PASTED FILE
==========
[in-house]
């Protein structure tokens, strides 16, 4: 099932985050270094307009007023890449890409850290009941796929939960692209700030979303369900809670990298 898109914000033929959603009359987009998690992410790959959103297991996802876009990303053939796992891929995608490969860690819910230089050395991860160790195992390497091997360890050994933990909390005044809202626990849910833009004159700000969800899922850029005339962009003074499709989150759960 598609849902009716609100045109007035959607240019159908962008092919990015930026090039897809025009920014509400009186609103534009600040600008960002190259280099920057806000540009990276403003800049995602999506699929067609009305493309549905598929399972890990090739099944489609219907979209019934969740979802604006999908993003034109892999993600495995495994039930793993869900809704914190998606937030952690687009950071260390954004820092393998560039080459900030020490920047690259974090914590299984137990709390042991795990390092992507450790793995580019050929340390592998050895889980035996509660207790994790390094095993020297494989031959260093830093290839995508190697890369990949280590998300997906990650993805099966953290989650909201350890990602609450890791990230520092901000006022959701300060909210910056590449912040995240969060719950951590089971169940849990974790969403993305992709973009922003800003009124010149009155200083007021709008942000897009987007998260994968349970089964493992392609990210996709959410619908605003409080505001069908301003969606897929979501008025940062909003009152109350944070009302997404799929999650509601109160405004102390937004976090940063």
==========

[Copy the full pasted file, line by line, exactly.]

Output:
[in-house]
């Protein structure tokens, strides 16, 4: 099932985050270094307009007023890449890409850290009941796929939960692209700030979303369900809670990298 898109914000033929959603009359987009998690992410790959959103297991996802876009990303053939796992891929995608490969860690819910230089050395991860160790195992390497091997360890050994933990909390005044809202626990849910833009004159700000969800899922850029005339962009003074499709989150759960 598609849902009716609100045109007035959607240019159908962008092919990015930026090039897809025009920014509400009186609103534009600040600008960002190259280099920057806000540009990276403003800049995602999506699929067609009305493309549905598929399972890990090739099944489609219907979209019934969740979802604006999908993003034109892999993600495995495994039930793993869900809704914190998606937030952690687009950071260390954004820092393998560039080459900030020490920047690259974090914590299984137990709390042991795990390092992507450790793995580019050929340390592998050895889980035996509660207790994790390094095993020297494989031959260093830093290839995508190697890369990949280590998300997906990650993805099966953290989650909201350890990602609450890791990230520092901000006022959701300060909210910056590449912040995240969060719950951590089971169940849990974790969403993305992709973009922003800003009124010149009155200083007021709008942000897009987007998260994968349970089964493992392609990210996709959410619908605003409080505001069908301003969606897929979501008025940062909003009152109350944070009302997404799929999650509601109160405004102390937004976090940063």